All Feline Hospital

2300 S. 48th St. Ste. 3
Lincoln, NE 68506

(402)467-2711

allfelinehospital.com

Pancreas

 

 

The pancreas is an organ that is made up of two very different types of tissue; endocrine and exocrine tissue.  The endocrine tissue produces a well known hormone - insulin.  The exocrine tissue produces digestive enzymes that are secreted into the intestinal tract to help digest food.  We can see a few different issues with the pancreas, and in some cases, one disease can lead to another.  Probably the most well known disease affecting the pancreas is diabetes.  However, we can also see pancreatic insufficiency, acute and chronic pancreatitis, and of course, pancreatic cancer.

Diabetes.  There are two types of diabetes in people and animals.  Type I is when your pancreas just stops producing enough insulin, for many different reasons.  Type II is when your pancreas is still producing insulin, but your cells are no longer functioning with the the normal amounts of insulin, so your pancreas has to produce more and more insulin, and eventually you reach a point where you need additional external insulin to get your cells to go through their normal processes.  Type II diabetes is the most common type of diabetes that we see in cats, usually from being overweight.  Type I diabetes can also occur in cats, but less commonly, and usually arises from chronic pancreatitis. Cats can also have a little of both types.  The most common symptoms are eating more with losing weight, and drinking and urinating very large volumes.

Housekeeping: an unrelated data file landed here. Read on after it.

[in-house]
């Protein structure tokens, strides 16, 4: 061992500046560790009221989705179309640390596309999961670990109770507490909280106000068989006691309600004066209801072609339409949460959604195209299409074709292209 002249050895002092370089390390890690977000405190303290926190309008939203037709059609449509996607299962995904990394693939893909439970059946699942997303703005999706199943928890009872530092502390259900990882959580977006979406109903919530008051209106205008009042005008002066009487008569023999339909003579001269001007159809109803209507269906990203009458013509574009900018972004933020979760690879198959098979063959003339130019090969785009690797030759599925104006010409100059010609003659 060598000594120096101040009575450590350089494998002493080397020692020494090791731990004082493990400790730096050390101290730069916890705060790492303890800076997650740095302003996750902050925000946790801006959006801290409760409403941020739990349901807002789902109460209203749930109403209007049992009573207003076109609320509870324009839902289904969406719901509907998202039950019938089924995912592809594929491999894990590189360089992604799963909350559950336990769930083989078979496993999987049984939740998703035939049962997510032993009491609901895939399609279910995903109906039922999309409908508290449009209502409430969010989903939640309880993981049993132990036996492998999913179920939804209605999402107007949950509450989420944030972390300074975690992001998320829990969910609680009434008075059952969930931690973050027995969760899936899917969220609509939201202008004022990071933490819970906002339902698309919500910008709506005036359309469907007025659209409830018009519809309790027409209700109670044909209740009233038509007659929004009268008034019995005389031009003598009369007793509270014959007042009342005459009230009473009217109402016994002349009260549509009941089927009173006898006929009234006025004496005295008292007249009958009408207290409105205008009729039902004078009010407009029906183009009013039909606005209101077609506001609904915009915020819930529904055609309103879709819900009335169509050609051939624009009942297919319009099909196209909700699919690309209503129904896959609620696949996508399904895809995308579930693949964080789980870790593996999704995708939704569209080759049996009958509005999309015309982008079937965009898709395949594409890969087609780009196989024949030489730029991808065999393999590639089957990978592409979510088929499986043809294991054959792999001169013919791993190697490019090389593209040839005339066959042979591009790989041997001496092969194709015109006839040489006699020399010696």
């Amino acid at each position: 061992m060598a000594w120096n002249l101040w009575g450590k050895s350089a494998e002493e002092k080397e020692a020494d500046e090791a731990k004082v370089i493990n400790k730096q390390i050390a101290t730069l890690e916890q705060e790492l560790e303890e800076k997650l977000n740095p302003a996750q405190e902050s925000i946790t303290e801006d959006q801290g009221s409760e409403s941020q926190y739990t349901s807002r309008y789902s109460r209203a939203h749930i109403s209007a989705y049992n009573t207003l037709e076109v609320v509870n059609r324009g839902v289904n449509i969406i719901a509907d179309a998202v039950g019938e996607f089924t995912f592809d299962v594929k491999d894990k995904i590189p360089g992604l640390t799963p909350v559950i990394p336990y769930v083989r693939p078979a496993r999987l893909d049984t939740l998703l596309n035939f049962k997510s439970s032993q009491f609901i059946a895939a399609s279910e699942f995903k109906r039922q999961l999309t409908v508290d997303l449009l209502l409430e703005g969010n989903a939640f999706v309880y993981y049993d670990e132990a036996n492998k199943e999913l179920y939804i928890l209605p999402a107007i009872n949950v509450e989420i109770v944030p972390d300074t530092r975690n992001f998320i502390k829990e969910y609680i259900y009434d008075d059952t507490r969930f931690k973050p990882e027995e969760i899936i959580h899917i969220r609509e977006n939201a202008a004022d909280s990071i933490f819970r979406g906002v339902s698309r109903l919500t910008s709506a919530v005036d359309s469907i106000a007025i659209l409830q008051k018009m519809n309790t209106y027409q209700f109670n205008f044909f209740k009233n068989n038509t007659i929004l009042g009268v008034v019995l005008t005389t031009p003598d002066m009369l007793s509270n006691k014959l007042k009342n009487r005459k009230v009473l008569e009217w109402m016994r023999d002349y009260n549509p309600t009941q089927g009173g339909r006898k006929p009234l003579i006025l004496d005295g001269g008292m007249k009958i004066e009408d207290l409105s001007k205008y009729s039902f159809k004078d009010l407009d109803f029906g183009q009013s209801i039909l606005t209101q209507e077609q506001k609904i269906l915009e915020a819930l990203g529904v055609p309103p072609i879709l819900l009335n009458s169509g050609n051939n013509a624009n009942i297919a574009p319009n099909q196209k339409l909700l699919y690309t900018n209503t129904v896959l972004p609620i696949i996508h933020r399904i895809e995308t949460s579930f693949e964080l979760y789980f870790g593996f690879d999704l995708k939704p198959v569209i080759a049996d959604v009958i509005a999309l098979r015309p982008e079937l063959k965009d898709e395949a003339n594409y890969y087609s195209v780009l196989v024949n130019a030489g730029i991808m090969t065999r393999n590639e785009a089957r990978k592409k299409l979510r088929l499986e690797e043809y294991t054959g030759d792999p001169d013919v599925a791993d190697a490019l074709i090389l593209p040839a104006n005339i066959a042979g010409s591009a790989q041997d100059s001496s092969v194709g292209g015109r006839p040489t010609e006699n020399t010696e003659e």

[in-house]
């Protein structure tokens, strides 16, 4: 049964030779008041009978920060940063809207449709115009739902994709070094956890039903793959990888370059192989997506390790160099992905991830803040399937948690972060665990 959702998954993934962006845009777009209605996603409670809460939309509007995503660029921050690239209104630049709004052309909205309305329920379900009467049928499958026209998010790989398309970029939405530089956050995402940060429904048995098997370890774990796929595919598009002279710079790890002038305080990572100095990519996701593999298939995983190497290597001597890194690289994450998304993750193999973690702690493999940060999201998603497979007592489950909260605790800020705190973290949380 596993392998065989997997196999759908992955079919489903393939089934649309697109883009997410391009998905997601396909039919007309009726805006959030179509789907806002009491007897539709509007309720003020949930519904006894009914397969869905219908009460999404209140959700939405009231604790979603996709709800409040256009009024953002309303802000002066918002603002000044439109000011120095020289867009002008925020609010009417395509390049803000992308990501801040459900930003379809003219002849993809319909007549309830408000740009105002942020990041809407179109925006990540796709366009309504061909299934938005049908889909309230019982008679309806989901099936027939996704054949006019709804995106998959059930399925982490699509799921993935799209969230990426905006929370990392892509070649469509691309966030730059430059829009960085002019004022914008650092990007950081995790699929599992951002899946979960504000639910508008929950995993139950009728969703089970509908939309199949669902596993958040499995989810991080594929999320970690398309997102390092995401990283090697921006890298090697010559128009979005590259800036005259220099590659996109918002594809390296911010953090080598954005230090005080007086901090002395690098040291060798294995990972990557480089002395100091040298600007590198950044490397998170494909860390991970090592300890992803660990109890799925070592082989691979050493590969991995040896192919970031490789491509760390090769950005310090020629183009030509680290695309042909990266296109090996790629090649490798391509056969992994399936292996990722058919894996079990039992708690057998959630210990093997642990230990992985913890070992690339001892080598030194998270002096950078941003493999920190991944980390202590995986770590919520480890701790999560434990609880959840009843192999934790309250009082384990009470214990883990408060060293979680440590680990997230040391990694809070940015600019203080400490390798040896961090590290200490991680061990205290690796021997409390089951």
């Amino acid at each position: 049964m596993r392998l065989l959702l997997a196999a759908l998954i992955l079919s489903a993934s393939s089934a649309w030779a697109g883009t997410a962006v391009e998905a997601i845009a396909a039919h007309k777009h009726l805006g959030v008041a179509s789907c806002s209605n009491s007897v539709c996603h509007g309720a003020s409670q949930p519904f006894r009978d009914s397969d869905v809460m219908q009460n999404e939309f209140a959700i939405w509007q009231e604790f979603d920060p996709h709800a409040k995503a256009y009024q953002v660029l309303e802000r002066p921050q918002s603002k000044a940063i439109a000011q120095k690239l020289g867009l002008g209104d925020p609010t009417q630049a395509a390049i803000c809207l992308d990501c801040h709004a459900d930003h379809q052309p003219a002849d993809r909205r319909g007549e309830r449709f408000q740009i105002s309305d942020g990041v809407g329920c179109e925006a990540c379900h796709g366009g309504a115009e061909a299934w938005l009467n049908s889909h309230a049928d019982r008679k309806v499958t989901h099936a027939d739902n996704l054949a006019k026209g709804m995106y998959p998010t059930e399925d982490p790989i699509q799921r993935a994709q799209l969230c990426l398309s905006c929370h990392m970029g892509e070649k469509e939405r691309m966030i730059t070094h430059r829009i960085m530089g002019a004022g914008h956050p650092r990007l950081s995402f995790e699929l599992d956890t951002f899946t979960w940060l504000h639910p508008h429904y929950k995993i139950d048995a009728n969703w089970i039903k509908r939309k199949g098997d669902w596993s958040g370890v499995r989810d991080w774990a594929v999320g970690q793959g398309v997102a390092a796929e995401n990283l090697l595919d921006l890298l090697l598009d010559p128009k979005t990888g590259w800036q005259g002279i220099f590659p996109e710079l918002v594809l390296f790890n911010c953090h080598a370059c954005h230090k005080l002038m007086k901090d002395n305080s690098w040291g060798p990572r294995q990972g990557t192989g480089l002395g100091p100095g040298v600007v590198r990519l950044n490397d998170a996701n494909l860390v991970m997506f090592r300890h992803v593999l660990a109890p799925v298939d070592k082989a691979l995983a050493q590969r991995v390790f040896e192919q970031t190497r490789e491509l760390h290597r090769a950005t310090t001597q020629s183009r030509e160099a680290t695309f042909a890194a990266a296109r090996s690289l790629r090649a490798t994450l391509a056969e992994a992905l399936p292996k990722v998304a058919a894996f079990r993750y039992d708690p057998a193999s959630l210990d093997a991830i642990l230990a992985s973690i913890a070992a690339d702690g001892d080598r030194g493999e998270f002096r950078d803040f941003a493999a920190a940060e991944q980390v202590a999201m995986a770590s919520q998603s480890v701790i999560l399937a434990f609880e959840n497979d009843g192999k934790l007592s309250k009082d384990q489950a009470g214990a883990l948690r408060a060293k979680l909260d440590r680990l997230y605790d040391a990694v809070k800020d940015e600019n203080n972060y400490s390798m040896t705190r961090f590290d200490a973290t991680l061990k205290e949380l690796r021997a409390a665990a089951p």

Unlike people, cats do not tend to respond well to oral diabetic medications.  They need insulin, and insulin needs to be given as an injection.  "But I can't give my cat shots!" you say.  You would be surprised at just how easy it is to give cats insulin shots.  The needles are so tiny that most cats don't even notice them, and especially if you give your cat a treat while you are giving the injection, they may actually come tell you when it is time for a shot.  We have had owners in all states of health, and some with only one working hand or arm give their cats insulin injections twice daily, and if they can do it, so can you.        

Diet changes can also help reduce the amount of insulin you need to give your cat.  Unlike diabetic dogs who do best on a high fiber diet, diabetic cats do best on a high protein low carb diet, and in some cases, with weight loss and a diet change, may even be able to go off of insulin.  If your cat has Type I diabetes, they will be on insulin for life regardless, but they can live a long normal life with proper treatment.

 

Pancreatic insufficiency.  This happens when the pancreas is not able to make enough digestive enzymes, and food goes through the intestinal tract not completely digested.  This will result in a very potent smelling fluffy diarrhea.  This can also increase likelihood of vomiting.  The only way to treat this is give your cat supplemental digestive enzymes to help them digest their food.  This is available in either pill form that you give to your cat immediately before feeding, or a powder that you can mix into moist food to 'pre-digest' it.  It does make the food rather soupy, and not all cats will eat it that way.  There is a blood test for pancreatic insufficiency, but for most cats we will diagnose it either by finding a very high amount of fat in the stool under the microscope, or by just trying treatment and seeing if they respond.